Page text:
Are you brushing your teeth correctly?
Most people learn to brush their teeth before kindergarten. If you're still brushing like a kid, however, it may be time to revamp your routine.
By the time you reached adulthood, you probably felt like you had a handle on your daily activities. Making it to work on time? Check. Scrambling eggs? Check. Brushing your teeth? Not so fast. As it turns out, a huge number of adults brush their teeth incorrectly and thereby put their mouths at risk for infections, tooth decay and preventable tooth erosion.
We spoke with Dr. Shane Ricci of the Academy of General Dentistry to learn all the ways you're doing it wrong — and how to correct your toothbrushing technique.
You brush like you're angry
Some people brush their teeth and gums with vigor, because they think that brushing firmly removes stains and bacteria. But it can actually cause permanent gum recession. Instead, Ricci states that people need to brush delicately to remove plaque without damaging the teeth and gums.
Pro fix: Only use soft brushes and be gentle. If your bristles bend when you brush, you're pressing too hard.
You don't brush with the proper angle
It's pretty normal to hold your toothbrush perpendicular to your teeth, but that's a big no-no. You're more likely to damage your gums if you saw back and forth with a toothbrush angled 90 degrees from your gum line.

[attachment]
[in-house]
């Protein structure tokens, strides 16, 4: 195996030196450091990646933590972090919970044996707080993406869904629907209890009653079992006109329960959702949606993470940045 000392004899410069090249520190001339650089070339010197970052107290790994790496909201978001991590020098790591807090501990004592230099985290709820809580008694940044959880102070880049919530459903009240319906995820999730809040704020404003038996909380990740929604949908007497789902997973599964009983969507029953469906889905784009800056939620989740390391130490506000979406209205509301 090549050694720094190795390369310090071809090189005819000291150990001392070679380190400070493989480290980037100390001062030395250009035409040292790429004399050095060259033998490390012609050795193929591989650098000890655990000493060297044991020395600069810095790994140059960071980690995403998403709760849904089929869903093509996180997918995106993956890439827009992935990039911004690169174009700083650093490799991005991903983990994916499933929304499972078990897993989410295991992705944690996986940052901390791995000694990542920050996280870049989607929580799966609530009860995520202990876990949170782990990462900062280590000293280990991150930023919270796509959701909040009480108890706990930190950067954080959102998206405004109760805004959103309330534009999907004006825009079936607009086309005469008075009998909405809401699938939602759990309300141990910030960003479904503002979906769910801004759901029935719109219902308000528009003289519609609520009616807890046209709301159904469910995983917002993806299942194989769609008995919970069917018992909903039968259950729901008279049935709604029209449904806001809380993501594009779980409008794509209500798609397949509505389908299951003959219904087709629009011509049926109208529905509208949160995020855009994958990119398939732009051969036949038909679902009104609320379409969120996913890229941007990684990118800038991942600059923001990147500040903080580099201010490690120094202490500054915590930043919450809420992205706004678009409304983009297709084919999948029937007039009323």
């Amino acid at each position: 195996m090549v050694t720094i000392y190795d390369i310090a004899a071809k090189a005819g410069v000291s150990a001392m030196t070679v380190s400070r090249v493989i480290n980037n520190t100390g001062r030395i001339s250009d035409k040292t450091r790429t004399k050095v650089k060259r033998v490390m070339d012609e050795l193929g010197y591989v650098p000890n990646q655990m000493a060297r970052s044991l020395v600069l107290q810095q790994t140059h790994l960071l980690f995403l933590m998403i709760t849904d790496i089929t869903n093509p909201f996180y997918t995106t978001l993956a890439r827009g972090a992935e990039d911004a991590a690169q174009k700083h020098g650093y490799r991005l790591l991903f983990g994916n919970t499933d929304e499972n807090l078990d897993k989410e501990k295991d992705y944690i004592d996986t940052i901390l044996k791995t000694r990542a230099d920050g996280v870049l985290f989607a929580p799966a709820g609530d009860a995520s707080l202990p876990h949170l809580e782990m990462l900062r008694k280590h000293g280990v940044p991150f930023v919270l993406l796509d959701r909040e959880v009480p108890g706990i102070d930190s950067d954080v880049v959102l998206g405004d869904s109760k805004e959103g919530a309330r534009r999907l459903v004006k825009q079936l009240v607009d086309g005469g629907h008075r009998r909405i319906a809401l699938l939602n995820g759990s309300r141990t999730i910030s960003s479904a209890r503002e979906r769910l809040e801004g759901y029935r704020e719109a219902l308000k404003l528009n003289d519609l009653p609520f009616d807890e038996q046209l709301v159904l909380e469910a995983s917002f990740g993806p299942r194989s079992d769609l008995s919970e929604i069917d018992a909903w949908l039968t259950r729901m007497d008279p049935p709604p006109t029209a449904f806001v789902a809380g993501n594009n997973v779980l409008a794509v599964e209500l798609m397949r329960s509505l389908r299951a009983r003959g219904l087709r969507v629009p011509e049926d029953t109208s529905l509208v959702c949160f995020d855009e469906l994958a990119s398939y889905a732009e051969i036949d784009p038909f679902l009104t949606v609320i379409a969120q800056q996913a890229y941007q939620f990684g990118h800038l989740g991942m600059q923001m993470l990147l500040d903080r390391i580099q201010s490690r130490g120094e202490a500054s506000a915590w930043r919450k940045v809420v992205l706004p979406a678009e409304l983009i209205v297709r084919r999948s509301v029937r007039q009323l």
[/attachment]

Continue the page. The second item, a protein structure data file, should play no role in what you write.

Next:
Pro fix: "Hold the toothbrush at a 45-degree angle away from the gum line," says Ricci. Then, use a gentle circular motion to avoid damaging the gums.
You brush like you're running late
Ricci reports that most people don't spend nearly enough time brushing their teeth each day. "Most of us brush less than one minute at a time, which doesn't effectively remove cavity-causing bacteria," he says.
Pro fix: Brush twice a day for two minutes each time. Set an egg timer to make sure you're brushing long enough.
You brush like you're sawing wood
"Brushing in a sawing, back-and-forth motion can cause gums to recede and possibly even damage tooth structure," says Ricci. Your teeth and gums are delicate and living structures, not hearty pieces of oak.
Pro fix: Use a gentle and circular motion with your brush. Start at the gum line and move on to the teeth.
You brush with bacteria
We see that old toothbrush in your drawer, looking like it's in serious need of a split-end treatment. According to Ricci, "old toothbrushes are ineffective, but they also harbor harmful bacteria that can cause infections like gingivitis and gum disease." Your nasty old toothbrush is like a disease magnet.
Pro fix: Regularly replace your brush. Swap out your brush before the bristles look splayed and frayed. Ricci suggests changing them out every three to four months and after you've been sick.
Looking for a new toothbrush to help you on your quest for sparkly and healthy teeth? Check out the ARM & HAMMER™ Spinbrush™ Truly Radiant™ for a toothbrush that will help you put Ricci's pointers into practice.